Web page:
Home Is Where the Art Is

It’s been thirteen days since my last post. Which has some odd poetry to it, because on that exact date in June, I turned my tassel from the right of my cap to the left, and finally put on my big-kid pants.

That’s right, I graduated.

Five days ago, Pauley Pavilion herded me out the door and put up a DO NOT ENTER sign, shutting me out as effectively as the clanging, tall metal doors of a fortress would. But, in all honesty, I barely felt its finality. Graduation shot over my head like that bouquet I’m sure to miss catching at your wedding, the significance and importance escaping me, to the point that my ‘special day’ felt more like a group decision to dress up in unattractive, faux-trash bags – just so we could say we did. The kick in the gut came two days later, when I moved out and the definition of ‘home’ officially changed.

If home is where the heart is, UCLA stole the show. That view from the rooftop of MS, the deliciousness of sticking my toes in the fountain at Jans Steps, the sorely-sought practice rooms in Shobo, the luxurious naps in Powell, Jans, Young, the Sunken gardens (you name it, I’ve slept there)…everything from the Beauty & the Beast mosaiced halls of Kerkhoff, to the ‘MAY LA FORCE BE WITH YOU’ pillar in Anderson, seeped into every crevice of my beating heart. That campus and the people I met there gave me one exhilarating, inspirational ride – pushing me to the very precipice of pursuing my dream. So many heartstrings of mine were unknowingly tied to those places that when I picked up my bags and pushed through the door, I didn’t expect the strain. I didn’t prepare for the tearing. I didn’t know how much hope and motivation I was leaving behind.

So, it’s been thirteen days since my last post. I’ve been a little too lost to write, a little too scared to write, a little nervous that this new, shelled creature I am no longer had the words to piece together. I had to build a new home for my heart, let its tendrils stretch out and grab something new. What I didn’t know, what I couldn’t have known till I’d dragged my fingers back to this keyboard, is that I didn’t have to look very far; in the middle of that whirl of pondering the Great Perhaps, I had forgotten the simple, powerful phrase that I based this blog on: MAKE GOOD ART. When you’re tired, when you’re sad, when you’re nervous, when you’re happy, when life is threatening to eat your insides out and tell you what you’re made of – MAKE GOOD ART. Lo and behold, all I had to do to sweep up that fear, send it on its way, push my fingers onto these keys and start.

So, I’d like to make an addendum to the old adage: Home is where the art is. I’m keeping this new heart in words.

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2 thoughts on “Home Is Where the Art Is

  1. Dear Nidhi,

    I happened to come across this little work of yours over the course of my daily monitoring of, mostly useless, Facebook articulations. And I read it. I asked you once to share some of your writing with me and you declined, self-conscious and modest about your abilities. I am glad to see you have moved past that to create a forum for the whole world (someday it will happen) to read. So I read it. You have graduated and we have certainly gone our separate ways. Considering that, I thought it right for me to leave you a parting gift. As a fellow lover of writing and reading, the most appropriate gift I could think to leave to a fellow lover of writing and reading is something for me to write and for you to read.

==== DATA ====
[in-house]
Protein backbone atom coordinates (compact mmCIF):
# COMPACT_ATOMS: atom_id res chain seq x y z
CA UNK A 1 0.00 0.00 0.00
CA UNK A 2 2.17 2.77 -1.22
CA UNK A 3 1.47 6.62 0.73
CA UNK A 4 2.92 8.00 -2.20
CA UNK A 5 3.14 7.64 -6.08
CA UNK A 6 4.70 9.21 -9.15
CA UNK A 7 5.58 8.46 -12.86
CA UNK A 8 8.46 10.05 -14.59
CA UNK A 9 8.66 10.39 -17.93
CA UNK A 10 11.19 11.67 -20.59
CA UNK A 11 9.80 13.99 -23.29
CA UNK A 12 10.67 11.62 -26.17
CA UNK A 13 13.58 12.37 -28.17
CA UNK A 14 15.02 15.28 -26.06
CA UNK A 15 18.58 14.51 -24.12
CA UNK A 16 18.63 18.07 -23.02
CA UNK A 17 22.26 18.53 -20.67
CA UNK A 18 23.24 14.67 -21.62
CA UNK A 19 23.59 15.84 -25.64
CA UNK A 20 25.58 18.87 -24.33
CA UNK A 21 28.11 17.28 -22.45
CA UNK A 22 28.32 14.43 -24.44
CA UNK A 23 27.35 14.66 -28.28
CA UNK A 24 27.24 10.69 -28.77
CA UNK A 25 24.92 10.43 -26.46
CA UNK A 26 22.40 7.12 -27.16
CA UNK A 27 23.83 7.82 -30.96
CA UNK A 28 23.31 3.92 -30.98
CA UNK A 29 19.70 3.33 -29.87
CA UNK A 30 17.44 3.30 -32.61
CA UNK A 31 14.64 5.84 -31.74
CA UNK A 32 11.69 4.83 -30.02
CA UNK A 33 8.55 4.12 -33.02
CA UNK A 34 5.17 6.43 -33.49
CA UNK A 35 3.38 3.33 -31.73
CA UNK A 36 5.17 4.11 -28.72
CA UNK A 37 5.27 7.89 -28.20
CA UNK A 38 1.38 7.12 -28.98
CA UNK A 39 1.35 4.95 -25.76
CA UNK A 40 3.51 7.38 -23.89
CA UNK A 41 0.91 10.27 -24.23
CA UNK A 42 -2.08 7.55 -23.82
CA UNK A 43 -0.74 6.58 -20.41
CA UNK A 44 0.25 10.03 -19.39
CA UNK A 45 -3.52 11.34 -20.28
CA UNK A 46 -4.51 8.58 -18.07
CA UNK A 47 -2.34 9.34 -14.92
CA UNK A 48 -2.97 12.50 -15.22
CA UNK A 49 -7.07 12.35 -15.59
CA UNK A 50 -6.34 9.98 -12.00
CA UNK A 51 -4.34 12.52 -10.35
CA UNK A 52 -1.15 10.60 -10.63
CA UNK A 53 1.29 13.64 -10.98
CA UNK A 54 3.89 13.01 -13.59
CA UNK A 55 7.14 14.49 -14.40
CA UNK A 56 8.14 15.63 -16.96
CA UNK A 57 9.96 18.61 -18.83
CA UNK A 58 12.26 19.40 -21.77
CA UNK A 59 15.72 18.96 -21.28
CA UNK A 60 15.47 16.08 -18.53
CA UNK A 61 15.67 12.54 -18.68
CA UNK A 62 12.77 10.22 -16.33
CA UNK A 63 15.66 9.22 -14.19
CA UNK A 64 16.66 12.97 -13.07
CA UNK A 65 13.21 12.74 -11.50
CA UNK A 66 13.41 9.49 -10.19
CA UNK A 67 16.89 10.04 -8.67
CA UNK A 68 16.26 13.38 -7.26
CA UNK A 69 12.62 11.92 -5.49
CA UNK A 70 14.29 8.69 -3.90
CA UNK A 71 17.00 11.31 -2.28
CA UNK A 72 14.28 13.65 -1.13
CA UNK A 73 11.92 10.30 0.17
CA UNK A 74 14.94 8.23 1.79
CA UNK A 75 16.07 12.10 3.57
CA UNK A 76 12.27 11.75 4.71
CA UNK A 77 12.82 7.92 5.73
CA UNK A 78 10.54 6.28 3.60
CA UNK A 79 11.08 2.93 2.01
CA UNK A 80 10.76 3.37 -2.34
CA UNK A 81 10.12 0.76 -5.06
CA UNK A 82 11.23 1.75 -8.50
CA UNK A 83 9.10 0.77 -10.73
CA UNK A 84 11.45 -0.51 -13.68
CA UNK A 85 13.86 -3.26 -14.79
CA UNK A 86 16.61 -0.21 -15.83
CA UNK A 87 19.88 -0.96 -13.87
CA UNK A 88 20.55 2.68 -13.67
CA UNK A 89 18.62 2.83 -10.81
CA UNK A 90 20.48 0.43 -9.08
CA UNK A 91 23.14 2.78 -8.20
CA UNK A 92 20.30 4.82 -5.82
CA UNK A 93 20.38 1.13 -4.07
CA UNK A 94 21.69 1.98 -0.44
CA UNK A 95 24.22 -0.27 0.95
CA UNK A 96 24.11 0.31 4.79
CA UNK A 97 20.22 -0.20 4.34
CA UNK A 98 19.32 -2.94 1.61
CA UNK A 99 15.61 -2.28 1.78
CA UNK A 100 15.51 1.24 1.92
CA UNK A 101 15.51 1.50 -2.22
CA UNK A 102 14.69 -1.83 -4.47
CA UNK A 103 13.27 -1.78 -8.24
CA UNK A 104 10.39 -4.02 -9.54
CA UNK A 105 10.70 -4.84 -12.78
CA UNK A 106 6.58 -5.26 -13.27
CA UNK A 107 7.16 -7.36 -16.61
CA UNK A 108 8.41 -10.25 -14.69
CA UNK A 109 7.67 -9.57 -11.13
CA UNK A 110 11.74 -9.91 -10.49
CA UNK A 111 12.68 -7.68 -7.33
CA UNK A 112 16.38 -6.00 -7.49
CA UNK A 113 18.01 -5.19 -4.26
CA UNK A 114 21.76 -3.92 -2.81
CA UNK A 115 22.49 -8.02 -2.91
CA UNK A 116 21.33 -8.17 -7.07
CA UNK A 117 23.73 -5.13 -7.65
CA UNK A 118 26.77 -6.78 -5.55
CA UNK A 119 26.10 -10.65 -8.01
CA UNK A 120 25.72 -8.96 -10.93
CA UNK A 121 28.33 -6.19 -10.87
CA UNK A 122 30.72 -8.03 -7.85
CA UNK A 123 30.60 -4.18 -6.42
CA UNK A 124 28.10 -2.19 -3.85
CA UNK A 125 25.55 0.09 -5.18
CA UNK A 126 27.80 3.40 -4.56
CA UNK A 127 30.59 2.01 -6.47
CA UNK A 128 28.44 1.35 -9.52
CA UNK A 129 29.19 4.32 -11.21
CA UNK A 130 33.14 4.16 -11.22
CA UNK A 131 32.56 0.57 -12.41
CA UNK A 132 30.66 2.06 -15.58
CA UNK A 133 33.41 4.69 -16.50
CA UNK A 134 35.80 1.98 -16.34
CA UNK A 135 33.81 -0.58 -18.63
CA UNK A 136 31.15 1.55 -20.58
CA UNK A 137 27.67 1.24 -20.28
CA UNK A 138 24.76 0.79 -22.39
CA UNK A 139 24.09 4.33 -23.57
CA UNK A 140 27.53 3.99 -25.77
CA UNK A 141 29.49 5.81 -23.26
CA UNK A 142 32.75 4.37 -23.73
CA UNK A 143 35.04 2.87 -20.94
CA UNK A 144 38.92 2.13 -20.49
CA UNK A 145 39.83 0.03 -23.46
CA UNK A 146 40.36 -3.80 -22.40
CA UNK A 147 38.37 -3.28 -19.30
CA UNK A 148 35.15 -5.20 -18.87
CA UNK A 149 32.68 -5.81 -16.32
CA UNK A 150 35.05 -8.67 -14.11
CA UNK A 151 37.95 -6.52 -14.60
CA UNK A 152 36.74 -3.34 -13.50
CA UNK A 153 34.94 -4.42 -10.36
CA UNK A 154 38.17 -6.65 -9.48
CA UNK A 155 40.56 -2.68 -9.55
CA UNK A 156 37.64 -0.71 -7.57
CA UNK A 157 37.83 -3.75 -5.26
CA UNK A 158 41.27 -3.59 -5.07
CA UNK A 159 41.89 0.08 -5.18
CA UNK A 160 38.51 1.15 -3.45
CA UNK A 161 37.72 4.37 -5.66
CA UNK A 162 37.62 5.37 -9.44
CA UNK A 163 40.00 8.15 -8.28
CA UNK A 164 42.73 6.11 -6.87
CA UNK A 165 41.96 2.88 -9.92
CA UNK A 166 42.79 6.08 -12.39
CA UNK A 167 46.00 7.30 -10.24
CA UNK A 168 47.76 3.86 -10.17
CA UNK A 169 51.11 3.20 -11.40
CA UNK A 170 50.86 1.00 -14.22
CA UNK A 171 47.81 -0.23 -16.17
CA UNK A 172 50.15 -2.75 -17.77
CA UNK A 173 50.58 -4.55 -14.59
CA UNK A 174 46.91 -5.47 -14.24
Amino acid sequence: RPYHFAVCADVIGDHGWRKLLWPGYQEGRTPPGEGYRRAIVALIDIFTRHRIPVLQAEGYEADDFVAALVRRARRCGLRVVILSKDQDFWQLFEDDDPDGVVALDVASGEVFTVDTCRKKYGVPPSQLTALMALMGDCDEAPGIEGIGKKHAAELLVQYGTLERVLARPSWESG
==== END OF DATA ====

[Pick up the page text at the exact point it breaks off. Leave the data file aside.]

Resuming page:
You have something here, Nidhi, You’re no Hemingway, Tolstoy, Hathorne, or Shakespeare. And you shouldn’t ever, ever want to be. Your writing tells me that you are Nidhi, bona-fide writer. Too many failed writers begin with a model and without a voice. You lack the model, as far as I can tell, and have the voice and it is a beautiful one. The most profound writer imaginable could easily begin as a complete illiterate. He/she need only have one principal quality to breed his/her success: passion. At the heart of making good art is passion and fire. Raw talent is no starting point. It dies when it realizes there is no passion beside it to hold it steady as it walks.

    Passion bleeds from every sentence that you have written here. I can smell it and taste it in every word you write. You have a lovely voice Nidhi and the valuable drive to go with it and I could pick that up from the words you put down without ever having met you. You don’t pepper your work with “original, refined metaphors and calculated irony. You write for its own sake and I rarely see a better exemplification of that maxim than what you have posted here. You’re scared where this mysterious road of words might, and more importantly, might not, take you. You think the road is riddled with failure and talented competitors. I have a secret for you: most of those competitors write because they need to be read. You write simply because you must, and that is what people read. I have one critique for you: one blog post a week is not going to cut it. Write some more and then write again after that. The world needs more of what you have to say. Step up to the plate.

    Michael

    • Dear Michael,

      Thank you. Thank you for your support, for your words, and last but not least, for your critique. As a writer yourself, you know the constancy of the worry that your words are reaching no one; especially because you aren’t obligated to support me, the fact that you are not only makes me proud of what I’ve written, but makes me want to write more.

      Thank you. And don’t you dare stop writing, either :).

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